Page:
Newsguard debuts new automation tools for tracking election-related misinformation


NewsGuard, the news rating service, is adding more automation tools as it works to track misinformation efforts ahead of the 2024 elections.

For the debut of its “Election Misinformation Tracking Center,” NewsGuard has developed new AI-assisted tools for early detection of election-related misinformation. The tools, which debut yesterday, will be used across websites, social media platforms and video channels to help track false or misleading claims about elections. 

Although the company has used aspects of automation before now, previous tactics have been much more analog, according to Matt Skibinski, NewsGuard’s general manager. New elements include both internally built features using open-source tools and data from external partners including media monitoring startups like Meltwater and NewsWhip. Skibinski said NewsGuard also is seeing a higher percentage of misinformation made from manipulated media like doctored images and audio clips.

“For each false narrative, we have data such as search terms that are designed to find content with the false narrative and avoid false positives,” Skibinski said. “We assemble a bunch of text excerpts and media excerpts of content conveying the false narrative … If we see we have a known false narrative that we’re tracking and we see a new publisher or network of publishers start to pick it up, that tells us we need to look at them.”

As NewsGuard identifies more misinformation, it’ll be added to the company’s “Misinformation Fingerprint” database, which is used to help track the sources of harmful content and using that data to see where similar content appears online. NewsGuard says it already is monitoring harmful content across hundreds of accounts associated with Russian, Chinese and Iranian disinformation operations. 

Features in the tracking center also include exclusion lists for advertiser that want to avoid election misinformation or hyper-partisan content, as well as inclusion lists for advertisers to appear alongside high quality news websites. NewsGuard’s data also includes credibility ratings for political news sources across podcasts, streaming platforms and linear TV.

NewsGuard also is tracking more than 700 AI-generated websites it’s classified as “unreliable AI-generated news,” or UAINs. Another category is what the company calls “pink slime” websites, which are funded by partisan groups but pretend to be local news outlets. So far, NewsGuard’s team has identified more than 1,000 websites funded by left- and right-leaning groups without disclosures — including dozens that are AI-generated.

“It’s undebatable that this will come up in a major way this election,” Skibinski said. “And the question is just how and where and who. And so that’s why we have to monitor kind of everything.”

To help advertisers navigate the election year, IPG-owned media agency Magna Global recently distributed an election-specific brand safety playbook to clients to help them prepare for the election year landscape. According to Sara Tehrani, vp of impact investment at Magna Global, election-related disinformation and AI-generated misinformation are both requiring advertisers to take a “deeper look” at their ad placements and partnerships.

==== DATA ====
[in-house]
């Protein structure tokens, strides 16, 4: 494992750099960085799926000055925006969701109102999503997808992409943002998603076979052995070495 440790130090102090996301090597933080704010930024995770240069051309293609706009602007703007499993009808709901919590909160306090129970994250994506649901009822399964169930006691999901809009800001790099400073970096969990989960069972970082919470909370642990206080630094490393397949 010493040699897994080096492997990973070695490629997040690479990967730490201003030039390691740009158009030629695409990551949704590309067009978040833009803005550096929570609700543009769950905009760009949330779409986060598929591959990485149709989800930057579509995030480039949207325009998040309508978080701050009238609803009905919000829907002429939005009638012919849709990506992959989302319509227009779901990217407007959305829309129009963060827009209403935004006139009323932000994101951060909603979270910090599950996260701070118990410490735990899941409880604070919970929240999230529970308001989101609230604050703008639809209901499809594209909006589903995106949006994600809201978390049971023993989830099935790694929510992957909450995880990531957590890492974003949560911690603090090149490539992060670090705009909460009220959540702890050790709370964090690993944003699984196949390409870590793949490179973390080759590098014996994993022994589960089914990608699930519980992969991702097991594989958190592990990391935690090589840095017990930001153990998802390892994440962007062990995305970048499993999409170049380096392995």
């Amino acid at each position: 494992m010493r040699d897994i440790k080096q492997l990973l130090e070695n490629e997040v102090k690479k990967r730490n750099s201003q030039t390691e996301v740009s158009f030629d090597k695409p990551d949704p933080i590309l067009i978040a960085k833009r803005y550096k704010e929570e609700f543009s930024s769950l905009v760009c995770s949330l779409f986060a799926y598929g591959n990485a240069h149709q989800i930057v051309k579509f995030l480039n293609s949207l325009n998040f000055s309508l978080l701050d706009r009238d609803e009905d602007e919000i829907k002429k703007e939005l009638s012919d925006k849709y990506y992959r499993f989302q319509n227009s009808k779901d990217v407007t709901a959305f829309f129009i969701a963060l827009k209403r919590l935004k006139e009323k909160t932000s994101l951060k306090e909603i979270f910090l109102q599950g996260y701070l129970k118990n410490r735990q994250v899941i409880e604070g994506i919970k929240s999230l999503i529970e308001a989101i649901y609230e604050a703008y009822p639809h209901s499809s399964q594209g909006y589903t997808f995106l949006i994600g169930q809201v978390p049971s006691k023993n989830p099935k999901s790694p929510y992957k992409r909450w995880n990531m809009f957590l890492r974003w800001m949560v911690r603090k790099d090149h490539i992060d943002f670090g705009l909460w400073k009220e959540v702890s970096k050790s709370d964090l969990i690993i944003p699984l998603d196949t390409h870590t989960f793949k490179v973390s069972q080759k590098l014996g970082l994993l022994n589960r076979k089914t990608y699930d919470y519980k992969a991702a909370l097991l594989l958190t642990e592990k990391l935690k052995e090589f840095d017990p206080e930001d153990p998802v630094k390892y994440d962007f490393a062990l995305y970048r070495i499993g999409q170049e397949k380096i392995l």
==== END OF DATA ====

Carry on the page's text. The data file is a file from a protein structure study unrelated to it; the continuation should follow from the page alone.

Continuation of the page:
“Social is a place where advertisers don’t want to pull away dollars from,” Tehrani said. “It’s the place they know they need to be [where] their consumers are; it’s just [about] finding ways to make sure they’re not showing up in that sort of dicey sort of content.”

AI-generated misinformation isn’t just coming from malicious actors. Popular chatbots have been found to give inaccurate info about questions related to voter eligibility, polling locations and identification requirements. In a study published this week, researchers examined election-related answers from five top AI language models — Anthropic’s Claude, Google’s Gemini, OpenAI’s GPT-4, Meta’s Llama 2, and the French startup Mistral’s Mixtral — and found more than half of the chatbots’ answers were inaccurate or harmful. The report was published by AI Democracy Projects in collaboration with dozens of state and local election officials, AI researchers, the nonprofit Proof News and the Princeton, NJ.-based Institute for Advanced Study.

Election-related misinformation is increasingly a concern in the U.S. and around the world. European officials recently accused Russia of spreading disinformation across social media and other internet platforms — and it’s been a theme around the U.S. elections for several years. AI-generated misinformation related and unrelated to elections also adds additional layers of risk. Earlier this month, nearly two dozen tech companies agreed this month to do more to address harmful election-related content around the world generated by AI. Signatories include tech giants like Google and Meta and startups like OpenAI and Anthropic.

In addition to hyper-targeted ads directing people toward disinformation, other concerns revolve around the chance of using hyper-targeted ads with unrelated creative. That could allow nation states to slip by online platforms’ current policies around political content, according to Mike Lyden, vp of threat intelligence at the Trustworthy Accountability Group, who spent most of his career in U.S. intelligence. 

“You [could] advertise a toolbox towards white men in Missouri over the age of 55, who are a highly likely demographic [to like] MAGA information,” said Lyden. “That click isn’t necessarily nefarious, doesn’t look like you’re going to a political site, but then you get them to a landing page through that.”

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